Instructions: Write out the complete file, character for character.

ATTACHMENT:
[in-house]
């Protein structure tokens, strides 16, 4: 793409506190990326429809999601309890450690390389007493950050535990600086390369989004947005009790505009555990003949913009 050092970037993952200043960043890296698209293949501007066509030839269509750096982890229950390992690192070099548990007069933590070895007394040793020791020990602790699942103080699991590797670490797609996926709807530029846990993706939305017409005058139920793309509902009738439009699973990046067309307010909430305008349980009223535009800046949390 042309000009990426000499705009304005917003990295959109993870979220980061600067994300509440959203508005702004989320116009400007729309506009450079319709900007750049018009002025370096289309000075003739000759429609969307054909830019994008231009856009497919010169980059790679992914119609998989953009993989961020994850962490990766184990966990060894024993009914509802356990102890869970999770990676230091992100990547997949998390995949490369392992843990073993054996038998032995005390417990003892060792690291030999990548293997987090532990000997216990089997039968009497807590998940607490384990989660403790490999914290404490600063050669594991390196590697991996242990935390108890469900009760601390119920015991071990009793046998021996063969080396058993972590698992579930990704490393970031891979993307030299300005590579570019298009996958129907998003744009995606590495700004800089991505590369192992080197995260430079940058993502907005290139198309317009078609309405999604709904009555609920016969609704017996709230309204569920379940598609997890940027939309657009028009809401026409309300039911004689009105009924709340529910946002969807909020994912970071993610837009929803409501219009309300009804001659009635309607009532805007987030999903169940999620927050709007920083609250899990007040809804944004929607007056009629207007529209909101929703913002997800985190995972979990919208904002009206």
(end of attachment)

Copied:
[in-house]
């Protein structure tokens, strides 16, 4: 793409506190990326429809999601309890450690390389007493950050535990600086390369989004947005009790505009555990003949913009 050092970037993952200043960043890296698209293949501007066509030839269509750096982890229950390992690192070099548990007069933590070895007394040793020791020990602790699942103080699991590797670490797609996926709807530029846990993706939305017409005058139920793309509902009738439009699973990046067309307010909430305008349980009223535009800046949390 042309000009990426000499705009304005917003990295959109993870979220980061600067994300509440959203508005702004989320116009400007729309506009450079319709900007750049018009002025370096289309000075003739000759429609969307054909830019994008231009856009497919010169980059790679992914119609998989953009993989961020994850962490990766184990966990060894024993009914509802356990102890869970999770990676230091992100990547997949998390995949490369392992843990073993054996038998032995005390417990003892060792690291030999990548293997987090532990000997216990089997039968009497807590998940607490384990989660403790490999914290404490600063050669594991390196590697991996242990935390108890469900009760601390119920015991071990009793046998021996063969080396058993972590698992579930990704490393970031891979993307030299300005590579570019298009996958129907998003744009995606590495700004800089991505590369192992080197995260430079940058993502907005290139198309317009078609309405999604709904009555609920016969609704017996709230309204569920379940598609997890940027939309657009028009809401026409309300039911004689009105009924709340529910946002969807909020994912970071993610837009929803409501219009309300009804001659009635309607009532805007987030999903169940999620927050709007920083609250899990007040809804944004929607007056009629207007529209909101929703913002997800985190995972979990919208904002009206």